The refresh timeout can be set directly on the DiscoveryGroupConfiguration by using the setter method setRefreshTimeout(). The default value is 10000 milliseconds.

On first usage, the connection factory will make sure it waits this long since creation before creating the first connection. The default wait time is 10000 milliseconds, but you can change it by passing a new value to DiscoveryGroupConfiguration.setDiscoveryInitialWaitTimeout().

4.7. Configuring a client to use static discovery

Sometimes it may be impossible to use UDP on the network you are using. In this case you can configure a connection with an initial list if possible servers. The list can be just one broker that you know will always be available, or a list of brokers where at least one will be available.

This does not mean that you have to know where all your servers are going to be hosted, you can configure these servers to use the reliable servers to connect to. After they are connected, their connection details will be propagated via the server the client.

Both Red Hat AMQ 7.5 Core JMS and Java EE JMS clients can use a static list to discover brokers.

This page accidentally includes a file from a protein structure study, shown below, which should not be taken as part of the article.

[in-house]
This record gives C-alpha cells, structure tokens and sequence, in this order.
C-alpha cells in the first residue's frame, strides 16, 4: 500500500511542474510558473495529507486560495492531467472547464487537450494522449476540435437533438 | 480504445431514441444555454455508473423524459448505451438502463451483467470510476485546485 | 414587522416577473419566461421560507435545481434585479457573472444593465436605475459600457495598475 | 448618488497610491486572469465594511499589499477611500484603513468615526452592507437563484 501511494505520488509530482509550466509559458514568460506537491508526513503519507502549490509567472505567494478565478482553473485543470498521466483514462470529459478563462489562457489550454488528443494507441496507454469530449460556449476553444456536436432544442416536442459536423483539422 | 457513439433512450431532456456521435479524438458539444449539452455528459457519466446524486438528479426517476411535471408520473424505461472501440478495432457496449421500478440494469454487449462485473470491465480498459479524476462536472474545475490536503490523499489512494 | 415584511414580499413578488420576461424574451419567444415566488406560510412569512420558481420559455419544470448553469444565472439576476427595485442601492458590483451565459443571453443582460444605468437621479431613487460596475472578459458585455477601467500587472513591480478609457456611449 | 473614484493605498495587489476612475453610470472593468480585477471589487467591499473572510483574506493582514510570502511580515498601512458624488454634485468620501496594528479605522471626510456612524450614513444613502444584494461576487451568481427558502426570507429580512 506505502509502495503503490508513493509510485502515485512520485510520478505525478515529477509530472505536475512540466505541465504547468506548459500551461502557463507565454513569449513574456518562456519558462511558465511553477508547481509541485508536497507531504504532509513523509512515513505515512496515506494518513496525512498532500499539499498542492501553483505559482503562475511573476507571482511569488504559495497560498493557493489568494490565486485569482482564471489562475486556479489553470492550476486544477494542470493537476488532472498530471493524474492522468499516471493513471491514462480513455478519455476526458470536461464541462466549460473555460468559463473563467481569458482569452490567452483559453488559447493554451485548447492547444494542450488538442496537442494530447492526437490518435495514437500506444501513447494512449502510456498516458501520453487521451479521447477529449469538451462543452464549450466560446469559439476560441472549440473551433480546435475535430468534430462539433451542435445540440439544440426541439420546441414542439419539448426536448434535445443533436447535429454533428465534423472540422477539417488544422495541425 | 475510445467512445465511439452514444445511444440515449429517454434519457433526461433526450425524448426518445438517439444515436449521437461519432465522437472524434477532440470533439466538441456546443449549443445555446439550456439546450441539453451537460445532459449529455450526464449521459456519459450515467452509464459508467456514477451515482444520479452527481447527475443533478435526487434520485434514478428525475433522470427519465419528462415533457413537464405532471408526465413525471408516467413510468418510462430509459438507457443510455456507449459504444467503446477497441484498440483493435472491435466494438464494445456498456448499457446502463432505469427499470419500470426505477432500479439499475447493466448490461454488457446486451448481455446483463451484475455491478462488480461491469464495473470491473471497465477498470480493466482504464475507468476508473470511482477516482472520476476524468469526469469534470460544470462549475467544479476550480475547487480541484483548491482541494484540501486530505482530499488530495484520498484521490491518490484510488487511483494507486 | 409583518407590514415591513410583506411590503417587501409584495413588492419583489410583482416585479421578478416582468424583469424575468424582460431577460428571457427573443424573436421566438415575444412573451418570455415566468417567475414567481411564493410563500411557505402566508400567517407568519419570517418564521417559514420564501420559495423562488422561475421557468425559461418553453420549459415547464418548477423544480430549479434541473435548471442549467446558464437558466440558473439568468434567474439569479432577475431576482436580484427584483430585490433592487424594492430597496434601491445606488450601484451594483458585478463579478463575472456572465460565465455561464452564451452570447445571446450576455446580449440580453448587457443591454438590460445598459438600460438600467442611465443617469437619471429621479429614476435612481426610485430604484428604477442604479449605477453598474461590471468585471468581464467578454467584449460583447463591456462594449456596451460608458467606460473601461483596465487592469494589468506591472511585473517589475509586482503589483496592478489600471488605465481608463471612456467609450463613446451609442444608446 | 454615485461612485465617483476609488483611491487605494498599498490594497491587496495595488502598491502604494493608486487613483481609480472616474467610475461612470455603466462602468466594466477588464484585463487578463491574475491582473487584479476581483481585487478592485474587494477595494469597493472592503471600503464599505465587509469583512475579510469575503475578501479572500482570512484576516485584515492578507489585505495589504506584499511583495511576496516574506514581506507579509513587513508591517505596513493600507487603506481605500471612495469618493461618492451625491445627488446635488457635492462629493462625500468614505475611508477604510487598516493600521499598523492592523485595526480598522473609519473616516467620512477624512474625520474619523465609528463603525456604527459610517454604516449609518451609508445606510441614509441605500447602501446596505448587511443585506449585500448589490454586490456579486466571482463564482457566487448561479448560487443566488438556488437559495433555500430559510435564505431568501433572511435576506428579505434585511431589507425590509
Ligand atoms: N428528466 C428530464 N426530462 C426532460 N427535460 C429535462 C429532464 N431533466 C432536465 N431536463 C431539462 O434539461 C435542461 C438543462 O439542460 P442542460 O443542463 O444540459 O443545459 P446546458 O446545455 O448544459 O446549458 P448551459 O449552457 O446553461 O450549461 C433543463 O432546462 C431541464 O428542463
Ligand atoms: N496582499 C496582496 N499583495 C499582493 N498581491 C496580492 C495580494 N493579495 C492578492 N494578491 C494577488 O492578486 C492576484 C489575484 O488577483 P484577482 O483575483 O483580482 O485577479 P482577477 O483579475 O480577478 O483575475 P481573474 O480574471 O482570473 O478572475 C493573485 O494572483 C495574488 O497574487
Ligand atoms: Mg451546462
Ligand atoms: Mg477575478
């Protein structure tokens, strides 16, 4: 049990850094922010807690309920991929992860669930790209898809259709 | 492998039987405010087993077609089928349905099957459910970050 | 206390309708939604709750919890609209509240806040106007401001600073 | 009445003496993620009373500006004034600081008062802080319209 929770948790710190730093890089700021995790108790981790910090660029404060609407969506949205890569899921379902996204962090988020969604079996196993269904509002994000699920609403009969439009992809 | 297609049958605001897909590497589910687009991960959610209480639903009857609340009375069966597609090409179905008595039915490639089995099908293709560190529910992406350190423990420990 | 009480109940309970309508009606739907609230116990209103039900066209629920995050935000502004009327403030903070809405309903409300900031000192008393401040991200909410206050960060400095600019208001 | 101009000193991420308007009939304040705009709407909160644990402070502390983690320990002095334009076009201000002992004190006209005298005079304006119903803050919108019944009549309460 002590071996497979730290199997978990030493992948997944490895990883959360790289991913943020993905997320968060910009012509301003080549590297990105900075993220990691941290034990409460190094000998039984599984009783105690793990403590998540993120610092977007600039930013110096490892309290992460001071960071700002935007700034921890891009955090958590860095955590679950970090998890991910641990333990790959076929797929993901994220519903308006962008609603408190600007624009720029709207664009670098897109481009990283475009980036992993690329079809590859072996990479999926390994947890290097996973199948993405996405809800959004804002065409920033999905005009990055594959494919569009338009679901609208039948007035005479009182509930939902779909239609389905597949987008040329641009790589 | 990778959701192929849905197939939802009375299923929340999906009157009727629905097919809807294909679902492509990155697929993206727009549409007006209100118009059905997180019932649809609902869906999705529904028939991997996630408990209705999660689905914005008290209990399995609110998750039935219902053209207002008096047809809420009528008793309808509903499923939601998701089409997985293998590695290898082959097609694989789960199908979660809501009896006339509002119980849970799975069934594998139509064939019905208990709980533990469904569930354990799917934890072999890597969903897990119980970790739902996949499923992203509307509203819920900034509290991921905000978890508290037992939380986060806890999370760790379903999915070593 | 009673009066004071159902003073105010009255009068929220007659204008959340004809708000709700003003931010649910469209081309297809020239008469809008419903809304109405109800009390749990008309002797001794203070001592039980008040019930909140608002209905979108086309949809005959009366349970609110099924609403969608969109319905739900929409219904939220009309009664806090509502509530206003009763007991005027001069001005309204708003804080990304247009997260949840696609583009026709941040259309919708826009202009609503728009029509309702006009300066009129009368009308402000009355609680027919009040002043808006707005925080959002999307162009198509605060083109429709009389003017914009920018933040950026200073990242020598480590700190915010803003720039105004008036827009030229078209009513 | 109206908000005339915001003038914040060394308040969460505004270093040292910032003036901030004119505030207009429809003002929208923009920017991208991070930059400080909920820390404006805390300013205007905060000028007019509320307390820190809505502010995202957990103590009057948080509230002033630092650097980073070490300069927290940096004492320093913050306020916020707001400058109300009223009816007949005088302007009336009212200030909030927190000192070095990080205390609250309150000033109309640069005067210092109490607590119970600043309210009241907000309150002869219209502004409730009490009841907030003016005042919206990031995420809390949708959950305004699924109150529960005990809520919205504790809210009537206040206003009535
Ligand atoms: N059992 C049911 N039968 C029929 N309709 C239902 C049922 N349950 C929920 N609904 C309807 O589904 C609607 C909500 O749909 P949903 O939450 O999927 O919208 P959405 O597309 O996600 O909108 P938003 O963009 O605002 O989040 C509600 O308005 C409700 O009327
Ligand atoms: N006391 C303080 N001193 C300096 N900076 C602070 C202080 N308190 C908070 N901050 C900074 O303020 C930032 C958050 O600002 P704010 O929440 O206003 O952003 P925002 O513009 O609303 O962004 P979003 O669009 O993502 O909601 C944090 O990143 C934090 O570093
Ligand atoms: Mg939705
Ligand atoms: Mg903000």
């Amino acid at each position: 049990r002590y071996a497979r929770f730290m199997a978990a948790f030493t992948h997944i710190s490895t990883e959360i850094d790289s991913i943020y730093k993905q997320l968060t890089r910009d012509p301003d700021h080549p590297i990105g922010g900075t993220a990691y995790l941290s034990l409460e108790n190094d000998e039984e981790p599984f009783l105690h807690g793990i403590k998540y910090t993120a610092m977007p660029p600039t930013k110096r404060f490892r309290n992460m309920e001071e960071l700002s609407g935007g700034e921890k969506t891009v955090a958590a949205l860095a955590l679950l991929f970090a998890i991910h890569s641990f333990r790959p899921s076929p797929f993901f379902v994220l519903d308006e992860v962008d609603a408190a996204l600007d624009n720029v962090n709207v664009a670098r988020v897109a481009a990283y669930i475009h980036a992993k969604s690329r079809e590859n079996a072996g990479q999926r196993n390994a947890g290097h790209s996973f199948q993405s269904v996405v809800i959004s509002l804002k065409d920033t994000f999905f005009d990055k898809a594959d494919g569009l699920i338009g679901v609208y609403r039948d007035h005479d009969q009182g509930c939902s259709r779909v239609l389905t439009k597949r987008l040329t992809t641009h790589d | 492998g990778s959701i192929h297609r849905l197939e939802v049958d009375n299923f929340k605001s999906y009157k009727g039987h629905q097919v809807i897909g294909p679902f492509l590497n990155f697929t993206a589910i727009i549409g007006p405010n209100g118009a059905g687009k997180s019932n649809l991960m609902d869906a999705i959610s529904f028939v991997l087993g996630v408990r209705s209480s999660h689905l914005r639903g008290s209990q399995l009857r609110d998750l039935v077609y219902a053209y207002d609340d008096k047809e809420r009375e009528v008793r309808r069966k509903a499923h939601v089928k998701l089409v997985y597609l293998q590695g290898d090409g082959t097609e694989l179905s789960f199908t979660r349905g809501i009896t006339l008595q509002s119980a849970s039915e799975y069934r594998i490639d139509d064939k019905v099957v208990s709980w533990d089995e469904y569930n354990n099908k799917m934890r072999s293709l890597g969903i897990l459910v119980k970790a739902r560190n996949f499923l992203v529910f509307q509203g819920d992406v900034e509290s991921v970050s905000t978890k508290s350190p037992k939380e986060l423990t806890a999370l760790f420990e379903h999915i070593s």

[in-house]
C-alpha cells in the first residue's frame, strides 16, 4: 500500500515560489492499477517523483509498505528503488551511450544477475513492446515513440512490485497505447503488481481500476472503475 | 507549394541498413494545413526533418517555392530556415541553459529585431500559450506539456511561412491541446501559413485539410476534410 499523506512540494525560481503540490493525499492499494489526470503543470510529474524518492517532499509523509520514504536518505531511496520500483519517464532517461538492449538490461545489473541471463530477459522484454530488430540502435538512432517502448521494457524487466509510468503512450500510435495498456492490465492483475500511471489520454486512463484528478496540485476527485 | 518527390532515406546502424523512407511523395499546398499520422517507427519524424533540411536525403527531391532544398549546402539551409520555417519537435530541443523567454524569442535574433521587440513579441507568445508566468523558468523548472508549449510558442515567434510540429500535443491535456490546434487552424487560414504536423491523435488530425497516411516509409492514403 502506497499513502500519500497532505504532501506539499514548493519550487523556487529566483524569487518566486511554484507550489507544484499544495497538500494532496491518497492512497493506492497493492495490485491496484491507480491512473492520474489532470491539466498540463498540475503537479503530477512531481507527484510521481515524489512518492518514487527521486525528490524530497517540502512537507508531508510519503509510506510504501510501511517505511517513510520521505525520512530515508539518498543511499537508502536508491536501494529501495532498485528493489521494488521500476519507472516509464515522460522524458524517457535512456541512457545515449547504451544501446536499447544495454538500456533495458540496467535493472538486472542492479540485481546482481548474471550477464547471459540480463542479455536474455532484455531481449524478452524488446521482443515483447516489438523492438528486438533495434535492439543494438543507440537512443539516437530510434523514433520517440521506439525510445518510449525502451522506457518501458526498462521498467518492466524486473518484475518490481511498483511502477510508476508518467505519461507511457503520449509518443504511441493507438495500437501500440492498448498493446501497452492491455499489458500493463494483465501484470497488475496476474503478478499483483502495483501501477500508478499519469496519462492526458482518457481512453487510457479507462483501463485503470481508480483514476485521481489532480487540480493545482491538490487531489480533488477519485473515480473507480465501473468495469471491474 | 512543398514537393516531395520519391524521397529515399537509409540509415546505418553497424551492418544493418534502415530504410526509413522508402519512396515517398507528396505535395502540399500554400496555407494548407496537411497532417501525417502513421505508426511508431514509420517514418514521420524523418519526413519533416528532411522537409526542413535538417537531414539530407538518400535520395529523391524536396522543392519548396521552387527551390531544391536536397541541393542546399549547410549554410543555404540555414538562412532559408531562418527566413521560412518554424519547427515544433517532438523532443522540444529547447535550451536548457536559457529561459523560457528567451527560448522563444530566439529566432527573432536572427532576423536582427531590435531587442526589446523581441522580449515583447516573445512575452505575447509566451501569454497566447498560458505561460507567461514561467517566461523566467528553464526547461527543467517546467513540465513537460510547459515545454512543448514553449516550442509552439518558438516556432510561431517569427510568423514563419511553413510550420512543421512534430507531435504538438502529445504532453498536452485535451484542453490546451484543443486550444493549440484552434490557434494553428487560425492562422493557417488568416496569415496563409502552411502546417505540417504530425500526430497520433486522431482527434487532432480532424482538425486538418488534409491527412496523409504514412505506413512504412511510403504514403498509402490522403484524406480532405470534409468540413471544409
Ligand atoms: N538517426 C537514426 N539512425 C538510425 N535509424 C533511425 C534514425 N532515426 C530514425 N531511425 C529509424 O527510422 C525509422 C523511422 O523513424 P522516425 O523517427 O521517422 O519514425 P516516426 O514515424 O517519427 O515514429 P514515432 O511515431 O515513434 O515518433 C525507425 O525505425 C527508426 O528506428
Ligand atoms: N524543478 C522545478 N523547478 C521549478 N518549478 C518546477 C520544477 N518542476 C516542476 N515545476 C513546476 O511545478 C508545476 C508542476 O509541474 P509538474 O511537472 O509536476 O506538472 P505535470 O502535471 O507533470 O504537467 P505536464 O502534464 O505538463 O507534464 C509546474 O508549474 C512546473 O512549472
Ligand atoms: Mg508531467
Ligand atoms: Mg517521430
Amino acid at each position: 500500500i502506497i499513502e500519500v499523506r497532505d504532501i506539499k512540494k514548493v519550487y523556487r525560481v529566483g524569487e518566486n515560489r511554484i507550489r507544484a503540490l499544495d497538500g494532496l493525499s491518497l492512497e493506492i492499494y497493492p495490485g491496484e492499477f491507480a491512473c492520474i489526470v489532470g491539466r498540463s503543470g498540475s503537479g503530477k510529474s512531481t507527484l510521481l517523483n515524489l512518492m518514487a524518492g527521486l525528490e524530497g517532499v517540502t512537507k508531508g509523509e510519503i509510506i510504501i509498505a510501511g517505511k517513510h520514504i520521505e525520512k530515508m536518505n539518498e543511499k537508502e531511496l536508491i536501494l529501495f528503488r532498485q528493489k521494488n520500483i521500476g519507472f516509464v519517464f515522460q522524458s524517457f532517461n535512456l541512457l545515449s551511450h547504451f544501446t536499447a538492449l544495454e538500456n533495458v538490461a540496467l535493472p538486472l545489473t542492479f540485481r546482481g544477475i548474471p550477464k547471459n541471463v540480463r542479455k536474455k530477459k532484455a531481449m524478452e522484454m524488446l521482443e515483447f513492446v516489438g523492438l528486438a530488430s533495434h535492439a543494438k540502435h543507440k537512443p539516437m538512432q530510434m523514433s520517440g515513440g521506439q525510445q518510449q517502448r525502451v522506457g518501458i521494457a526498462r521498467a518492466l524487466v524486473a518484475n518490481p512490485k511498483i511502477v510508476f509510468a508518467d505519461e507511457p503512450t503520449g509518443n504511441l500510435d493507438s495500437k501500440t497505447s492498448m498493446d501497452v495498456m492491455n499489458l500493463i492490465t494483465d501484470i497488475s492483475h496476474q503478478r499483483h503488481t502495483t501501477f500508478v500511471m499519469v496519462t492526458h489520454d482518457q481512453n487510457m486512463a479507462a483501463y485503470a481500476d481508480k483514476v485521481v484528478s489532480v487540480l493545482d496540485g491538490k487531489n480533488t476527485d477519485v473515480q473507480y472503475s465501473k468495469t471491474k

Configuring static discovery

If you are using JNDI on the client to look up your JMS connection factory instances, you can specify these parameters in the JNDI context environment. Typically the parameters are defined in a file named jndi.properties. Below is an example jndi.properties file that provides a static list of brokers instead of using dynamic discovery.

java.naming.factory.initial=org.apache.activemq.artemis.jndi.ActiveMQInitialContextFactory
connectionFactory.myConnectionFactory=(tcp://myhost:61616,tcp://myhost2:61616)

When the above connection factory is used by a client, its connections will be load-balanced across the list of brokers defined within the parentheses ().

If you are instantiating the JMS connection factory directly, you can specify the connector list explicitly when creating the JMS connection factory, as in the example below.

HashMap<String, Object> map = new HashMap<String, Object>();
map.put("host", "myhost");
map.put("port", "61616");
TransportConfiguration broker1 = new TransportConfiguration
    (NettyConnectorFactory.class.getName(), map);

HashMap<String, Object> map2 = new HashMap<String, Object>();
map2.put("host", "myhost2");
map2.put("port", "61617");
TransportConfiguration broker2 = new TransportConfiguration
    (NettyConnectorFactory.class.getName(), map2);

ActiveMQConnectionFactory cf = ActiveMQJMSClient.createConnectionFactoryWithHA
    (JMSFactoryType.CF, broker1, broker2);

Appendix A. Using your subscription

AMQ is provided through a software subscription. To manage your subscriptions, access your account at the Red Hat Customer Portal.

Accessing your account

  1. Go to access.redhat.com.
  2. If you do not already have an account, create one.
  3. Log in to your account.

Activating a subscription

  1. Go to access.redhat.com.
  2. Navigate to My Subscriptions.
  3. Navigate to Activate a subscription and enter your 16-digit activation number.